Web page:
The boom in online education has created a job that didn’t exist a few years ago: remote test proctor. More than 100 of them work for ProctorU, a fast-growing startup founded in 2009. Sitting at computers in ProctorU’s offices in Hoover, Alabama, or Livermore, California, the proctors use webcams and screen-sharing software to observe students anywhere as they take a test or complete an online assignment. As the students do the work on their computers, the proctors watch to make sure they don’t cheat.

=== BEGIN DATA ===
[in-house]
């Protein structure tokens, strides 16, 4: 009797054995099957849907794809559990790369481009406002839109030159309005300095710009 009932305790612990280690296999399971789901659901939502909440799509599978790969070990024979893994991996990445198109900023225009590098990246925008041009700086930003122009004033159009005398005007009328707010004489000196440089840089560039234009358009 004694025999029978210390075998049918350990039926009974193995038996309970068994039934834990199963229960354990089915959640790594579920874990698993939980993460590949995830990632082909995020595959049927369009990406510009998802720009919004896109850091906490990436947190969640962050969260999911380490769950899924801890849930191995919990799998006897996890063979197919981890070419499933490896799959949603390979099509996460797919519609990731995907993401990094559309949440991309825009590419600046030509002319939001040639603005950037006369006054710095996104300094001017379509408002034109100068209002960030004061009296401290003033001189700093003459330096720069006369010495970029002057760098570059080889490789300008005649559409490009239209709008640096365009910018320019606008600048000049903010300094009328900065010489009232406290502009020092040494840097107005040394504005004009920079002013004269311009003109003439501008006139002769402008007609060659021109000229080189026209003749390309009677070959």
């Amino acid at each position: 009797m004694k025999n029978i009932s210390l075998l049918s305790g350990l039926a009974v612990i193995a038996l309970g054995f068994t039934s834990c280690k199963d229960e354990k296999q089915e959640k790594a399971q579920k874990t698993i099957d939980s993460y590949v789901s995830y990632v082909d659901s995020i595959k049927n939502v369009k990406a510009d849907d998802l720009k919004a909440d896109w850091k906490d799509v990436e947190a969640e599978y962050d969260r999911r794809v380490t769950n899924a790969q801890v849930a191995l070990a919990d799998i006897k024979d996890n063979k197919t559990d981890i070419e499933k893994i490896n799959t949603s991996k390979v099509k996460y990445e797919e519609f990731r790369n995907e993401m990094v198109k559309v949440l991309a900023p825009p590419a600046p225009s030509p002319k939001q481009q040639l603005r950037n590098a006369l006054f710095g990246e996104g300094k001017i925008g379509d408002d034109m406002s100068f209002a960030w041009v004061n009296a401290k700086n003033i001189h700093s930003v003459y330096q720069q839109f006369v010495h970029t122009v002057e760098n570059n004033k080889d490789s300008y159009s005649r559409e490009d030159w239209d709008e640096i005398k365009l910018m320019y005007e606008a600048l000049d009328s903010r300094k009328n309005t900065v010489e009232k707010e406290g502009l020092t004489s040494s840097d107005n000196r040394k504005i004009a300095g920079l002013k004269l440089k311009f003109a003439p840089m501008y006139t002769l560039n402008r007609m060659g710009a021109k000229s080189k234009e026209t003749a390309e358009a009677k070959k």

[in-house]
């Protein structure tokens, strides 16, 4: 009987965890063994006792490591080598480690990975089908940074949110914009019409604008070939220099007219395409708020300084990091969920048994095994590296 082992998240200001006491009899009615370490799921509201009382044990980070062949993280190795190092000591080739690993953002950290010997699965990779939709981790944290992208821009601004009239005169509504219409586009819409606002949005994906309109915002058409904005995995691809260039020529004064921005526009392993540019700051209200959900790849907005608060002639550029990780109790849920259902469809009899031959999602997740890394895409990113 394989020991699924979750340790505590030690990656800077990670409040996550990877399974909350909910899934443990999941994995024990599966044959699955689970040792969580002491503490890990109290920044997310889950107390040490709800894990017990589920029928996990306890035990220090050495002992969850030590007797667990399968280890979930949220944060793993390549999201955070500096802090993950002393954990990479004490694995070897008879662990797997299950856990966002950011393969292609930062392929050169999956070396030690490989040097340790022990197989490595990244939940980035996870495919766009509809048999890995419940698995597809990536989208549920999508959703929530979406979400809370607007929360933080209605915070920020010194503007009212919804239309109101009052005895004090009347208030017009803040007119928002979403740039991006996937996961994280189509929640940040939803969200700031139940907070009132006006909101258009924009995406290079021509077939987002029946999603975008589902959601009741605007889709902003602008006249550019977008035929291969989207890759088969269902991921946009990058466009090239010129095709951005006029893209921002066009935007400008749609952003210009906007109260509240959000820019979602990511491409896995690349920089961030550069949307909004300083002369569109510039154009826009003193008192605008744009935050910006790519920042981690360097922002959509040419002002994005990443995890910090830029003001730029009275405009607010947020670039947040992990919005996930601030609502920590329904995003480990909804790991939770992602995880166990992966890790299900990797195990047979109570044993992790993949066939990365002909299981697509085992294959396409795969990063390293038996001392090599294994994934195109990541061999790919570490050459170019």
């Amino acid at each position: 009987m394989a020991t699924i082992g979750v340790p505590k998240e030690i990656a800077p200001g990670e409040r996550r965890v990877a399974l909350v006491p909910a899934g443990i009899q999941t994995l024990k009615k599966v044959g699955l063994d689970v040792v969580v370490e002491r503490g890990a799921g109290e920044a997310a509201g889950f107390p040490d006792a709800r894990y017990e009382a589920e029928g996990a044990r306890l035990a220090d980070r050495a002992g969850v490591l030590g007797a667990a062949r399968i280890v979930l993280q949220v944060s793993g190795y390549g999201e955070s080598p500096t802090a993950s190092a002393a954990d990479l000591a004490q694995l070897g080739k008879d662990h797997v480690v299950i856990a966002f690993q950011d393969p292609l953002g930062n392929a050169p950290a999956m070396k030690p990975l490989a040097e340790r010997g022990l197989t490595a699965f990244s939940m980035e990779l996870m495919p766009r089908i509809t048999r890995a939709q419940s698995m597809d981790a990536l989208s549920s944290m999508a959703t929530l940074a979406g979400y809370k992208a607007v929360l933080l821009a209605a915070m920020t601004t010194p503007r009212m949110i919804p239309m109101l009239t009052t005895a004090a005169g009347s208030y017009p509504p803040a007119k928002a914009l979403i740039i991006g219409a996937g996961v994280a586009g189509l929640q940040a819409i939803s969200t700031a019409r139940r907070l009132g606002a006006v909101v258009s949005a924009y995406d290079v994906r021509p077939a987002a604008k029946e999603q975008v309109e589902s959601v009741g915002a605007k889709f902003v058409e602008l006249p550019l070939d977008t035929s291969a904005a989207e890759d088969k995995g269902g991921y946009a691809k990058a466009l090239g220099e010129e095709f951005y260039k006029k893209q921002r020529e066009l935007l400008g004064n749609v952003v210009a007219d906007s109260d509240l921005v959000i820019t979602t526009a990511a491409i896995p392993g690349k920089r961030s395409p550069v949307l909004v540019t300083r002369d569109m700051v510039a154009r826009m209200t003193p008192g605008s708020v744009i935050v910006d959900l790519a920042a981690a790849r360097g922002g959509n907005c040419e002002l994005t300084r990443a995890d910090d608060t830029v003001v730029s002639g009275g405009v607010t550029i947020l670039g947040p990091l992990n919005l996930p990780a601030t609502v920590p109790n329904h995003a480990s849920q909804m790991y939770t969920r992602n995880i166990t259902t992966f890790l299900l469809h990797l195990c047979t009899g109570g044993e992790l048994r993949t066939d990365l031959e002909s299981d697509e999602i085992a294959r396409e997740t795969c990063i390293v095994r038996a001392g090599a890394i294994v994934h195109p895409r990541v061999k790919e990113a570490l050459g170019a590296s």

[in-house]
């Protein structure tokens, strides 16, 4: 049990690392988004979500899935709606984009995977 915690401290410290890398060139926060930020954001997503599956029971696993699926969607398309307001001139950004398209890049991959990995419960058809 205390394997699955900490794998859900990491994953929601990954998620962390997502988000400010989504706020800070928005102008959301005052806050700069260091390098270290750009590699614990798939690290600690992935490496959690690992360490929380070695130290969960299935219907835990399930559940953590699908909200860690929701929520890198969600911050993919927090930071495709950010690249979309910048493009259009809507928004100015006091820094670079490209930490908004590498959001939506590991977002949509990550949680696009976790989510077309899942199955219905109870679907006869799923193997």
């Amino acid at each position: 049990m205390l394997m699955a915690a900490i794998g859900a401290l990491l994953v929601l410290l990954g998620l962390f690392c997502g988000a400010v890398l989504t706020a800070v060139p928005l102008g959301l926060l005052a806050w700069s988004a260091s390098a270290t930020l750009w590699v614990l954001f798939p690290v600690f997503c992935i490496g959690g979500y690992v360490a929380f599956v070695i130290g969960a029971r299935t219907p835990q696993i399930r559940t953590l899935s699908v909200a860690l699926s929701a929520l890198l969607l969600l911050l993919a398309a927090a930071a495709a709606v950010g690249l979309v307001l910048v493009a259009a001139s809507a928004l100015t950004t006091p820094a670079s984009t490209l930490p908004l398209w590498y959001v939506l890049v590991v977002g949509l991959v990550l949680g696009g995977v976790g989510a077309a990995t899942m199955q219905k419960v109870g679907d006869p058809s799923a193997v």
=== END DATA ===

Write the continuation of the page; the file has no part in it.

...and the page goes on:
It’s a simple idea that could prove critical for the expansion of online education. Over the last year, several top universities, including Harvard, Stanford, and MIT, have begun offering free college courses to all comers (see “The Crisis in Higher Education”). After attracting hundreds of thousands of students, these “massive open online courses,” or MOOCs, are now wrestling with how to determine which students are actually completing the coursework and passing exams.